'Just fogging and de-bushing will not control mosquitoes'
Physician calls for enhanced mosquito vector-control programmeSunday, October 10, 2021
A local physician is urging the Government to revitalise the mosquito vector control programme in an effort to control disease-causing mosquitoes, such as the Aedes aegypti that spread dengue fever.
In an interview with OBSERVER ONLINE, Dr Lincoln Wright, a community-based physician in Port Maria, St Mary, particularly called for more public education and door-to-door inspection similar to that of a “vibrant” mosquito vector control programme in the 1960s, he said.
According to Wright, only “spraying and de-bushing” will not control the mosquitoes.
“Fogging should not be the only major mosquito control. In the early 60s and pre-independence, what we had was (a programme called) Mosquito Vector Control Programme. That programme needs to be resuscitated,” Dr Wright said.
He continued: “you had public health inspectors going to the homes of citizens, because I remember as a little boy the public health inspector came to my house and spoke to my parents about what to do to control the mosquitoes. This was important as a little boy because I said 'boy imagine, they care about us so much they came to the house.' It made a great impact on my mind, those programmes need to be revamped.”
Additionally, the doctor said the Government should make an announcement when mosquito fogging is to be done in different communities, because the chemical can be very harmful when inhaled.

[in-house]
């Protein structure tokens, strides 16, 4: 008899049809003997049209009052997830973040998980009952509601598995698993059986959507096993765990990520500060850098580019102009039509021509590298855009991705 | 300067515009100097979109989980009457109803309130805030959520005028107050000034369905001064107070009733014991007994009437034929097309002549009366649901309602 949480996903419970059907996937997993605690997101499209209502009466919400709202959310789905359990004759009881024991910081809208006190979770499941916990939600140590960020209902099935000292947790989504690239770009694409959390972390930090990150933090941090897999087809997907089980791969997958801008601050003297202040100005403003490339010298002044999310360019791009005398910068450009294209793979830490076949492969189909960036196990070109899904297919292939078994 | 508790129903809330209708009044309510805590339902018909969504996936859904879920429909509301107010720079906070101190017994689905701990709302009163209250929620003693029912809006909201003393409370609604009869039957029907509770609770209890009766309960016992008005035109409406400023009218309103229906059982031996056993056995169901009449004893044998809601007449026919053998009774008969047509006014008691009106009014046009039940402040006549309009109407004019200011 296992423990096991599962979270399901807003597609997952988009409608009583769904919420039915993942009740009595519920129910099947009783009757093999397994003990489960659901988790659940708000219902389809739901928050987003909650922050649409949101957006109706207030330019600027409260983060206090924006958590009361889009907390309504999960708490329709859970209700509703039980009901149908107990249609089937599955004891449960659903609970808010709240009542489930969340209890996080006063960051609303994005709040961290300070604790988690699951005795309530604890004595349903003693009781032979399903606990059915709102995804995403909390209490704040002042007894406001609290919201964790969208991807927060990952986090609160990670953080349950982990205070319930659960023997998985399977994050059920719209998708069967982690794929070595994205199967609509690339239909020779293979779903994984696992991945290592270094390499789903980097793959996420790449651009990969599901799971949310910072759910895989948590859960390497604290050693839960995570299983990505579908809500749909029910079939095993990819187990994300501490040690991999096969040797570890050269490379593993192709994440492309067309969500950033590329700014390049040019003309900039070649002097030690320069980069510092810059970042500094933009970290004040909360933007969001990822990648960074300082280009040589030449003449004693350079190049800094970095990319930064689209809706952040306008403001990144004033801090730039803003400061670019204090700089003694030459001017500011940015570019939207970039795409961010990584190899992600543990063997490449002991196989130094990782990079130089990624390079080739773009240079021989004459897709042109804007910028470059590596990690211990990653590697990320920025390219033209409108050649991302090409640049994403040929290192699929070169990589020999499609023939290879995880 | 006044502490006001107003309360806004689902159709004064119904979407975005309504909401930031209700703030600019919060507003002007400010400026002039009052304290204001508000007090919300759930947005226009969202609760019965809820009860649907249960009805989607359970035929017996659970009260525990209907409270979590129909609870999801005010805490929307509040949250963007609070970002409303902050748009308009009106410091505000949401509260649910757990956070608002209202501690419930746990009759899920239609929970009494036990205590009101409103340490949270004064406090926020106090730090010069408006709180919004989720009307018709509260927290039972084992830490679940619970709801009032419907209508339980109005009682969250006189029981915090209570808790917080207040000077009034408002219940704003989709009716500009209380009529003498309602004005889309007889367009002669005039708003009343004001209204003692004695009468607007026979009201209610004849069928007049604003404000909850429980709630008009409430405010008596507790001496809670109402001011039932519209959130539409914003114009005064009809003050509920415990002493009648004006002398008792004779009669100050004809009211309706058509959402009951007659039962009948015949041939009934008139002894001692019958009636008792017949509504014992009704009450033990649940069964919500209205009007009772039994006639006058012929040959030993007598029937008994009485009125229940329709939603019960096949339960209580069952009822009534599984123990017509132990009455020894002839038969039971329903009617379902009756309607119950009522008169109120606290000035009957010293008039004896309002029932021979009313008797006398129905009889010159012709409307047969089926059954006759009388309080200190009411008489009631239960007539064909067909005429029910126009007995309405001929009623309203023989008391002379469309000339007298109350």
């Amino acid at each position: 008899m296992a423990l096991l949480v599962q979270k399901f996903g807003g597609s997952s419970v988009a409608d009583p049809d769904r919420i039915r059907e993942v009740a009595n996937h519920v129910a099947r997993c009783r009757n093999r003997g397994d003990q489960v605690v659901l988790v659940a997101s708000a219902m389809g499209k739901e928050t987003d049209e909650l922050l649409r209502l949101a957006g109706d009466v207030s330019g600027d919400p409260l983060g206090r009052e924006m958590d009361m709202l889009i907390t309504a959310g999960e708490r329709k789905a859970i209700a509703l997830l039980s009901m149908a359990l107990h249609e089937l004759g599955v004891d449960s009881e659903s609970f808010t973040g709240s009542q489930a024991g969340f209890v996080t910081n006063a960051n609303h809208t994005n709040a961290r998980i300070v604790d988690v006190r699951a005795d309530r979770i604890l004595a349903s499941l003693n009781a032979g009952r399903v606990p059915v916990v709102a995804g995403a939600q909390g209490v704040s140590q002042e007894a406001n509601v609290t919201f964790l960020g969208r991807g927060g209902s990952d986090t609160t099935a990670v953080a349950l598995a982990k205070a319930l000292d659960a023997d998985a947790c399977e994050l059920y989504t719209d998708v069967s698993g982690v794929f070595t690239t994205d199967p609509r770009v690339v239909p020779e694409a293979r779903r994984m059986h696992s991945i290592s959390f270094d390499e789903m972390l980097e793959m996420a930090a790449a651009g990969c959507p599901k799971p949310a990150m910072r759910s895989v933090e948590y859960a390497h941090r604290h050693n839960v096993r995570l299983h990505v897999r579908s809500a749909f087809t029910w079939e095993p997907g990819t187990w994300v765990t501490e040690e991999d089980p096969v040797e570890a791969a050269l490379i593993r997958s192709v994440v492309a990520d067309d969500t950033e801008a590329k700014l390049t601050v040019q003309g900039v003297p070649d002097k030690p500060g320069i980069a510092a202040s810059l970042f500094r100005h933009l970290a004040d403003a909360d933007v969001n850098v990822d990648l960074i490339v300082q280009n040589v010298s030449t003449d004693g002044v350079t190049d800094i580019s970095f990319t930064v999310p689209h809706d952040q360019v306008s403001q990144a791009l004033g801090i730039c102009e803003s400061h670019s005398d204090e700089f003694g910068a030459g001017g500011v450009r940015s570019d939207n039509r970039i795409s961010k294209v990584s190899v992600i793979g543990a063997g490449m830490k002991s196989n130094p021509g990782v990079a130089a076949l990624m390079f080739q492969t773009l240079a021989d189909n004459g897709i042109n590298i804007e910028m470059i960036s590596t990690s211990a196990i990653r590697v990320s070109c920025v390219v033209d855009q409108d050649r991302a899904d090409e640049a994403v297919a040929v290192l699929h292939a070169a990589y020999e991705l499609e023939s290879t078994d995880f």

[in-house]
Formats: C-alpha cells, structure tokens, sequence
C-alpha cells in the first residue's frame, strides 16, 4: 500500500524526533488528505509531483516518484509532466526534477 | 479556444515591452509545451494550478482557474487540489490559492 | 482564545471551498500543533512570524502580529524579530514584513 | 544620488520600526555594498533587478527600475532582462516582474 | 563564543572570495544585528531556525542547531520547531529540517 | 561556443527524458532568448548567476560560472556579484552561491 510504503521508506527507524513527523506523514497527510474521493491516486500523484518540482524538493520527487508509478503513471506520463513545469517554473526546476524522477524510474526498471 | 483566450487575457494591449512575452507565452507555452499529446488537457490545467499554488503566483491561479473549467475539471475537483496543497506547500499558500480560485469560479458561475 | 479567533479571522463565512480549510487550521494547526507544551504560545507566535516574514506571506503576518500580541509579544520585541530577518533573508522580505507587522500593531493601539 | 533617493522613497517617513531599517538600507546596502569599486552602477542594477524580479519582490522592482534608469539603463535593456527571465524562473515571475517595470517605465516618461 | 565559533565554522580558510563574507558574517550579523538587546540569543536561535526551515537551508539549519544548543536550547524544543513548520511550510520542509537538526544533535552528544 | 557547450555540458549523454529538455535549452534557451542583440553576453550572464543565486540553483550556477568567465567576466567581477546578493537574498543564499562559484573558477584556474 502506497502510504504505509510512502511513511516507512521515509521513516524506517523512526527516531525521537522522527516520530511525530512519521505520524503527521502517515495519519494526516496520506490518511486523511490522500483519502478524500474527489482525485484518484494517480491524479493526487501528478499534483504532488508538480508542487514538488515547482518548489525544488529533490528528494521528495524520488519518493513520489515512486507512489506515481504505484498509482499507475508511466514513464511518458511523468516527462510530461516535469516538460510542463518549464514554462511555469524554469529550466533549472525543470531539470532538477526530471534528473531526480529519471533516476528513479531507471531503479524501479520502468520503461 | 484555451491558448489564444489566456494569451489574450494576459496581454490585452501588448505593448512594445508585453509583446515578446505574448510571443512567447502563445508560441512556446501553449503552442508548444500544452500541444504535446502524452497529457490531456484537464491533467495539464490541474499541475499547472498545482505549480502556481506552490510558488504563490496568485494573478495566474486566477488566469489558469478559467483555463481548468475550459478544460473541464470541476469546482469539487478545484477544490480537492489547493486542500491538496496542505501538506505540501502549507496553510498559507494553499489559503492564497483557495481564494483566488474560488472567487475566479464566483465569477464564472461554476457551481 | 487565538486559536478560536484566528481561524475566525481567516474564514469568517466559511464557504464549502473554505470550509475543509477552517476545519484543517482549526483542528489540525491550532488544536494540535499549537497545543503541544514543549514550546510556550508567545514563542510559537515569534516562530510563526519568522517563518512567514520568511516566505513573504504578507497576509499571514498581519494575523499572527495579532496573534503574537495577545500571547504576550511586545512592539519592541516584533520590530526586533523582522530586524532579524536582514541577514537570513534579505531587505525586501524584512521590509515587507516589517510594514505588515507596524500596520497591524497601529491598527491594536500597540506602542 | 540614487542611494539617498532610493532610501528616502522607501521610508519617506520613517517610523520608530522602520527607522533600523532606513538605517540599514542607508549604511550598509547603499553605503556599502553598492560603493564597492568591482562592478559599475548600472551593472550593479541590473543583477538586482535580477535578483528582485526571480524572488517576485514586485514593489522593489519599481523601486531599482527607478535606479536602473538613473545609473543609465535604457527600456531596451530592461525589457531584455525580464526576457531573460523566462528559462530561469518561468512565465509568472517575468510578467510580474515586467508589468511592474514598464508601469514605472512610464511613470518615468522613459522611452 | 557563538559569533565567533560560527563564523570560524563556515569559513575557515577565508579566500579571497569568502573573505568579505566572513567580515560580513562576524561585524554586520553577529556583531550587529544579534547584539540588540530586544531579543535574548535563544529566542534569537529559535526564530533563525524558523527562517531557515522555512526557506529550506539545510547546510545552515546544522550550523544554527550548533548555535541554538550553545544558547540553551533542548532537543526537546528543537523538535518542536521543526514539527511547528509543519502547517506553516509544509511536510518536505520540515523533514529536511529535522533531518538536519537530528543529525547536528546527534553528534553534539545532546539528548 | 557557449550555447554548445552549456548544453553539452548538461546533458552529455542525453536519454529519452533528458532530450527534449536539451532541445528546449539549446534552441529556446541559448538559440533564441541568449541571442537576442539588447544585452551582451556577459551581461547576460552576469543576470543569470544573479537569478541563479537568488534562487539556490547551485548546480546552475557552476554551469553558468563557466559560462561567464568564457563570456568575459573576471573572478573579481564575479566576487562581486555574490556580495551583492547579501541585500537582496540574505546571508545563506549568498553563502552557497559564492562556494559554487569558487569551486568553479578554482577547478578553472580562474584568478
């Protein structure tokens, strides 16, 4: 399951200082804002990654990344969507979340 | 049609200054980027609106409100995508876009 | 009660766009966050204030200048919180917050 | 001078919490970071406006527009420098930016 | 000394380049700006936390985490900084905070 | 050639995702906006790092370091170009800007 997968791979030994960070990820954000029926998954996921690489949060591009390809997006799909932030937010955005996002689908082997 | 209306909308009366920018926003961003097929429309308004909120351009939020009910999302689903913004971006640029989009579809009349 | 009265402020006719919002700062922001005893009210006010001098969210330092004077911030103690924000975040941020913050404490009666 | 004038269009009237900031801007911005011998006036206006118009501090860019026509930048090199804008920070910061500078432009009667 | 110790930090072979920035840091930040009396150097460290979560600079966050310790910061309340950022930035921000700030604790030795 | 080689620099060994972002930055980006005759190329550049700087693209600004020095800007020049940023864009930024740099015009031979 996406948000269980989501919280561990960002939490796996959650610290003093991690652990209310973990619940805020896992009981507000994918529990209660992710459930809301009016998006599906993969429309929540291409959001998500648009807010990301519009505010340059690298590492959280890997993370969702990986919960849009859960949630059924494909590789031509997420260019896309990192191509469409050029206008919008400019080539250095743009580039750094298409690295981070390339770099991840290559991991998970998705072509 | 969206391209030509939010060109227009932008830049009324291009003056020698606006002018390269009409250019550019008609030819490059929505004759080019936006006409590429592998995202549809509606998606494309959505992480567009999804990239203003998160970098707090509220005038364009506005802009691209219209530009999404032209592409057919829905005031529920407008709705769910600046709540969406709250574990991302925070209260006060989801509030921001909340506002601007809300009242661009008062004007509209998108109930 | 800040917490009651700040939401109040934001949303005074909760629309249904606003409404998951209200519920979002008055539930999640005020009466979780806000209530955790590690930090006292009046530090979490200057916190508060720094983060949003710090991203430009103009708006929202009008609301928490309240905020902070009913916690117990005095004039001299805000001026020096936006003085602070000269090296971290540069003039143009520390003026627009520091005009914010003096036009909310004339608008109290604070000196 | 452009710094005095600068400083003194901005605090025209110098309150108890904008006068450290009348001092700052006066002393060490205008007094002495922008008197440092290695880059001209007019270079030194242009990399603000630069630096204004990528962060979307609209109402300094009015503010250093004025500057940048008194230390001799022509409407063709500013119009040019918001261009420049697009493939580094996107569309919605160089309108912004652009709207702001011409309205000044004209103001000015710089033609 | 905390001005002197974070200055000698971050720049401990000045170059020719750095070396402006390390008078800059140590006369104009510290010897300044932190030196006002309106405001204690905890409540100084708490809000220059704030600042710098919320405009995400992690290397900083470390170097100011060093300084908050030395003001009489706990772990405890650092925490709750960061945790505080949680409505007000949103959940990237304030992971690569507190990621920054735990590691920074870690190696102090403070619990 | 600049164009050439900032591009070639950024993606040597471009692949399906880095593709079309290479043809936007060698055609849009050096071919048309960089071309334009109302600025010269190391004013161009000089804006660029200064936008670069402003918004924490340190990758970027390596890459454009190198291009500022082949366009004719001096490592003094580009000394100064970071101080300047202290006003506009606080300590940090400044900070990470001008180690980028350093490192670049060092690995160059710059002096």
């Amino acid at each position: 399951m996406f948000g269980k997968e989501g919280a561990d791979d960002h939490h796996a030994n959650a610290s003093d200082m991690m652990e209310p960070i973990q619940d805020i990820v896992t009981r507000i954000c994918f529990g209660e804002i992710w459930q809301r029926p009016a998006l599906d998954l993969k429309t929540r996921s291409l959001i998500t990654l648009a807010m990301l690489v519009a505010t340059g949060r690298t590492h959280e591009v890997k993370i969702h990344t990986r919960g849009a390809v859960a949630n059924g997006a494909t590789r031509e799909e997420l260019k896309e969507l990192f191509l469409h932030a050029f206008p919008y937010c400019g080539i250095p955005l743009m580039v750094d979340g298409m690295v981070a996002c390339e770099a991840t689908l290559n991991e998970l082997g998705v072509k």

“It is only proper to try to provide a schedule. Persons can die due to allergic reactions because of the chemical that is there,” Dr Wright stated, adding that people with respiratory illnesses should be extra careful when inhaling the chemicals from fogging.
For the people who have had allergic reactions and those who have respiratory illnesses, he said, “if they have that problem it is really something they must consider and that is why it is best for them to announce when they are going in [the communities] so people can know what to do; they can put on whatever safety devices over their faces and nose, ensure that inhalation of the chemical is to a minimum because it is an irritant.”
There have been increasing complaints about mosquitoes since the island was affected by pockets of heavy rainfall last summer.
- Candice Haughton